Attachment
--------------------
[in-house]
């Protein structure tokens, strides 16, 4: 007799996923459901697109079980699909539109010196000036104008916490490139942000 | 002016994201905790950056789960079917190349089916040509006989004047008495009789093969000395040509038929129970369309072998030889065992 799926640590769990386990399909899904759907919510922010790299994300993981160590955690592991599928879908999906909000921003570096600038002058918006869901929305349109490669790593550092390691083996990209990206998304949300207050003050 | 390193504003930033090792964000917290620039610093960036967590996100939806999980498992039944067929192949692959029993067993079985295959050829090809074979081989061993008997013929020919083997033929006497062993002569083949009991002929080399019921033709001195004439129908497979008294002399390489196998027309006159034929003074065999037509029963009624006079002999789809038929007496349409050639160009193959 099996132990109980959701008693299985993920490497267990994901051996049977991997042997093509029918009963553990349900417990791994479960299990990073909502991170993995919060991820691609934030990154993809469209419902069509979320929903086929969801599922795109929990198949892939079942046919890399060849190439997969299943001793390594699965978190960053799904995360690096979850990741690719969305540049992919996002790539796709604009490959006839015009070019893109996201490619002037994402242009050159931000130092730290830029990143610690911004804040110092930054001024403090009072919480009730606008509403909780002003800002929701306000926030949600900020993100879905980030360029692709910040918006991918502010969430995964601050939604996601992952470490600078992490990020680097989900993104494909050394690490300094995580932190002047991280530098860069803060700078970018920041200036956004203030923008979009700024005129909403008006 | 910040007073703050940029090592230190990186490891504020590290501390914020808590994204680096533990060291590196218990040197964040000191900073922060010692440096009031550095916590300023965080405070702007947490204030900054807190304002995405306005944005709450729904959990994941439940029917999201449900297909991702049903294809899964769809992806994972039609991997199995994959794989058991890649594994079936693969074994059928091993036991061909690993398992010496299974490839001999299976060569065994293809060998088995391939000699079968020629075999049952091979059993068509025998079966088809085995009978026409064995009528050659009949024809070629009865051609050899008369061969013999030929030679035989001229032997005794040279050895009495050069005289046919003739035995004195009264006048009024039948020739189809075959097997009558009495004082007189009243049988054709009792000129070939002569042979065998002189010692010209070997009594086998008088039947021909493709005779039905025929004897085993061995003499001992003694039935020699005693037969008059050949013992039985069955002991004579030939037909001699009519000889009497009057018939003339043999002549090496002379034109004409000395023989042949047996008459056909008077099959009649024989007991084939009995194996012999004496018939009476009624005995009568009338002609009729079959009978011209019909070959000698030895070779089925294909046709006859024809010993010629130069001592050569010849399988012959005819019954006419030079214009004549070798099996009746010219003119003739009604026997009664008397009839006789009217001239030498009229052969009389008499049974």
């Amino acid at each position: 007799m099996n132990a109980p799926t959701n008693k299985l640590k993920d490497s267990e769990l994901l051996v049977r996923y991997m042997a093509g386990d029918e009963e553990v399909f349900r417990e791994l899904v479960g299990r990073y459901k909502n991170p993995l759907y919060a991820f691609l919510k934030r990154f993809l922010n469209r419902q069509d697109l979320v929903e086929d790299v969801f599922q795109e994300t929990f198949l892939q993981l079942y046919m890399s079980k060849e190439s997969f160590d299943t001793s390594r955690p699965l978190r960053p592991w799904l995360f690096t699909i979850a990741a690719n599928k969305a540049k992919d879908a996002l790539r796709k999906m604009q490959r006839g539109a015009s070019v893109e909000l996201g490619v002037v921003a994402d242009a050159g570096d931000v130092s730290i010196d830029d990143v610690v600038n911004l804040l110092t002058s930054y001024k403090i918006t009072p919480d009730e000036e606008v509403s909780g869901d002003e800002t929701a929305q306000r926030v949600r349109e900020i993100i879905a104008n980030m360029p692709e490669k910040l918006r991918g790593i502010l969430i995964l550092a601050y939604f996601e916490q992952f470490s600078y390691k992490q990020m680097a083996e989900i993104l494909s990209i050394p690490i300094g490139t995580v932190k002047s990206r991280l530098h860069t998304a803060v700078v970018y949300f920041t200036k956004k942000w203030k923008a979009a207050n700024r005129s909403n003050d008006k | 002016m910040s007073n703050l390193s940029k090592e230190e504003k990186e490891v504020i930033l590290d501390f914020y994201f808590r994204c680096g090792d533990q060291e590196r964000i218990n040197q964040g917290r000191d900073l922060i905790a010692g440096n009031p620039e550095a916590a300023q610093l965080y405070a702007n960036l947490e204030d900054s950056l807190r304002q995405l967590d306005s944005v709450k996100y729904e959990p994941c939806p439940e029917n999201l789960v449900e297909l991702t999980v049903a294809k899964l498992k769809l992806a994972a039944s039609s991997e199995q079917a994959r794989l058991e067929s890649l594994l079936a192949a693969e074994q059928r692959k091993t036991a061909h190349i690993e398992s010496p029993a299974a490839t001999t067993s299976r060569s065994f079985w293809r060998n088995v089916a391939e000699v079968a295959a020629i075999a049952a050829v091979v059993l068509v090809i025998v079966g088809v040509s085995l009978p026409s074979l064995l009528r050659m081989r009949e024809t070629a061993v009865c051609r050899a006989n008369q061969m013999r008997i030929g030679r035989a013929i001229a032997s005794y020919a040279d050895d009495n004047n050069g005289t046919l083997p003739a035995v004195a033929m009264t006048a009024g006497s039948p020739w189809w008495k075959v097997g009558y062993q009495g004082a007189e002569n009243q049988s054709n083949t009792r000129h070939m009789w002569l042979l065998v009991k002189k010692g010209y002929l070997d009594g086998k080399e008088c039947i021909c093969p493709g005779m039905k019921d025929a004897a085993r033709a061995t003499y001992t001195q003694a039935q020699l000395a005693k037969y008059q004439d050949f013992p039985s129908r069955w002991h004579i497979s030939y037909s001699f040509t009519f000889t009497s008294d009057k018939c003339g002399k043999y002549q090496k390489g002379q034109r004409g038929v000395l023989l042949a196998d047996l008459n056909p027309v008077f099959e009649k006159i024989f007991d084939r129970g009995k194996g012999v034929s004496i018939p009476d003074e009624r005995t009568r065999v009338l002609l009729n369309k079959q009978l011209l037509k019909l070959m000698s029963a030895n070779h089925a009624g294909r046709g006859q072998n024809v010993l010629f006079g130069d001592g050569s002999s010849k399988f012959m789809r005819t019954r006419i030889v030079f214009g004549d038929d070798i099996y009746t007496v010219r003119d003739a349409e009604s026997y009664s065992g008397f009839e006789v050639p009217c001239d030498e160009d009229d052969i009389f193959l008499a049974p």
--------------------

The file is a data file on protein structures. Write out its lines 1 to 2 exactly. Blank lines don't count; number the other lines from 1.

[in-house]
């Protein structure tokens, strides 16, 4: 007799996923459901697109079980699909539109010196000036104008916490490139942000 | 002016994201905790950056789960079917190349089916040509006989004047008495009789093969000395040509038929129970369309072998030889065992 799926640590769990386990399909899904759907919510922010790299994300993981160590955690592991599928879908999906909000921003570096600038002058918006869901929305349109490669790593550092390691083996990209990206998304949300207050003050 | 390193504003930033090792964000917290620039610093960036967590996100939806999980498992039944067929192949692959029993067993079985295959050829090809074979081989061993008997013929020919083997033929006497062993002569083949009991002929080399019921033709001195004439129908497979008294002399390489196998027309006159034929003074065999037509029963009624006079002999789809038929007496349409050639160009193959 099996132990109980959701008693299985993920490497267990994901051996049977991997042997093509029918009963553990349900417990791994479960299990990073909502991170993995919060991820691609934030990154993809469209419902069509979320929903086929969801599922795109929990198949892939079942046919890399060849190439997969299943001793390594699965978190960053799904995360690096979850990741690719969305540049992919996002790539796709604009490959006839015009070019893109996201490619002037994402242009050159931000130092730290830029990143610690911004804040110092930054001024403090009072919480009730606008509403909780002003800002929701306000926030949600900020993100879905980030360029692709910040918006991918502010969430995964601050939604996601992952470490600078992490990020680097989900993104494909050394690490300094995580932190002047991280530098860069803060700078970018920041200036956004203030923008979009700024005129909403008006 | 910040007073703050940029090592230190990186490891504020590290501390914020808590994204680096533990060291590196218990040197964040000191900073922060010692440096009031550095916590300023965080405070702007947490204030900054807190304002995405306005944005709450729904959990994941439940029917999201449900297909991702049903294809899964769809992806994972039609991997199995994959794989058991890649594994079936693969074994059928091993036991061909690993398992010496299974490839001999299976060569065994293809060998088995391939000699079968020629075999049952091979059993068509025998079966088809085995009978026409064995009528050659009949024809070629009865051609050899008369061969013999030929030679035989001229032997005794040279050895009495050069005289046919003739035995004195009264006048009024039948020739189809075959097997009558009495004082007189009243049988054709009792000129070939002569042979065998002189010692010209070997009594086998008088039947021909493709005779039905025929004897085993061995003499001992003694039935020699005693037969008059050949013992039985069955002991004579030939037909001699009519000889009497009057018939003339043999002549090496002379034109004409000395023989042949047996008459056909008077099959009649024989007991084939009995194996012999004496018939009476009624005995009568009338002609009729079959009978011209019909070959000698030895070779089925294909046709006859024809010993010629130069001592050569010849399988012959005819019954006419030079214009004549070798099996009746010219003119003739009604026997009664008397009839006789009217001239030498009229052969009389008499049974």